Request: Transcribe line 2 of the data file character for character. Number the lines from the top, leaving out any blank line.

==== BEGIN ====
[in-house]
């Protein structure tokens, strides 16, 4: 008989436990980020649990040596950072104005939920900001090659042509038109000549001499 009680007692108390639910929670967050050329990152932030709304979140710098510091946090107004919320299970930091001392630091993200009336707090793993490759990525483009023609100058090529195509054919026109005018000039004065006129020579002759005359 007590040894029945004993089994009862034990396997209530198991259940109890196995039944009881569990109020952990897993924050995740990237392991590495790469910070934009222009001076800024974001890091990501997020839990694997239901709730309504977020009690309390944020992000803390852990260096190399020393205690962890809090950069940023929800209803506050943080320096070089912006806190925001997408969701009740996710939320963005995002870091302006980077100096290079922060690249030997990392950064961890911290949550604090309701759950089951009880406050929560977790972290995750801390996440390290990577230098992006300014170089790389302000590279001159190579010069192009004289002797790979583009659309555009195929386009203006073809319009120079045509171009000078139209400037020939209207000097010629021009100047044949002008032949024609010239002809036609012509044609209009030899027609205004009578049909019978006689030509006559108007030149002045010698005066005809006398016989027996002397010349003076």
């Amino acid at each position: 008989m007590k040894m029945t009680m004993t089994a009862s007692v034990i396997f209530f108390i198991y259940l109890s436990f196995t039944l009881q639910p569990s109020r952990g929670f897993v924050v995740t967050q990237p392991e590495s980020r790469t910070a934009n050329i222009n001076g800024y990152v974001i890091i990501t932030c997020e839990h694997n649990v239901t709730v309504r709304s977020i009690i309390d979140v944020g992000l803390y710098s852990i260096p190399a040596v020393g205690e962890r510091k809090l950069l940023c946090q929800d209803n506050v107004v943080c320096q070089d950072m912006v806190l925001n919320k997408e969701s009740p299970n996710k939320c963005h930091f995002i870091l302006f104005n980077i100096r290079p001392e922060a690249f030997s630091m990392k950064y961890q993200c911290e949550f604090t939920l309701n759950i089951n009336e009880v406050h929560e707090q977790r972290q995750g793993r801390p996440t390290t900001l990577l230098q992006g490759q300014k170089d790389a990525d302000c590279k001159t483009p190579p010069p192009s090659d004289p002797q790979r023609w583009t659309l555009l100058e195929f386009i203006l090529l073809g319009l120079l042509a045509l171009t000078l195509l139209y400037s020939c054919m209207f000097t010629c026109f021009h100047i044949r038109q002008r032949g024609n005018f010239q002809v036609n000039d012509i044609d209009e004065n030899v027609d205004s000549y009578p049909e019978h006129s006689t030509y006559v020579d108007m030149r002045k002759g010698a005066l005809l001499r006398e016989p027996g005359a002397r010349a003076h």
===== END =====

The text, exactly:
């Protein structure tokens, strides 16, 4: 008989436990980020649990040596950072104005939920900001090659042509038109000549001499 009680007692108390639910929670967050050329990152932030709304979140710098510091946090107004919320299970930091001392630091993200009336707090793993490759990525483009023609100058090529195509054919026109005018000039004065006129020579002759005359 007590040894029945004993089994009862034990396997209530198991259940109890196995039944009881569990109020952990897993924050995740990237392991590495790469910070934009222009001076800024974001890091990501997020839990694997239901709730309504977020009690309390944020992000803390852990260096190399020393205690962890809090950069940023929800209803506050943080320096070089912006806190925001997408969701009740996710939320963005995002870091302006980077100096290079922060690249030997990392950064961890911290949550604090309701759950089951009880406050929560977790972290995750801390996440390290990577230098992006300014170089790389302000590279001159190579010069192009004289002797790979583009659309555009195929386009203006073809319009120079045509171009000078139209400037020939209207000097010629021009100047044949002008032949024609010239002809036609012509044609209009030899027609205004009578049909019978006689030509006559108007030149002045010698005066005809006398016989027996002397010349003076």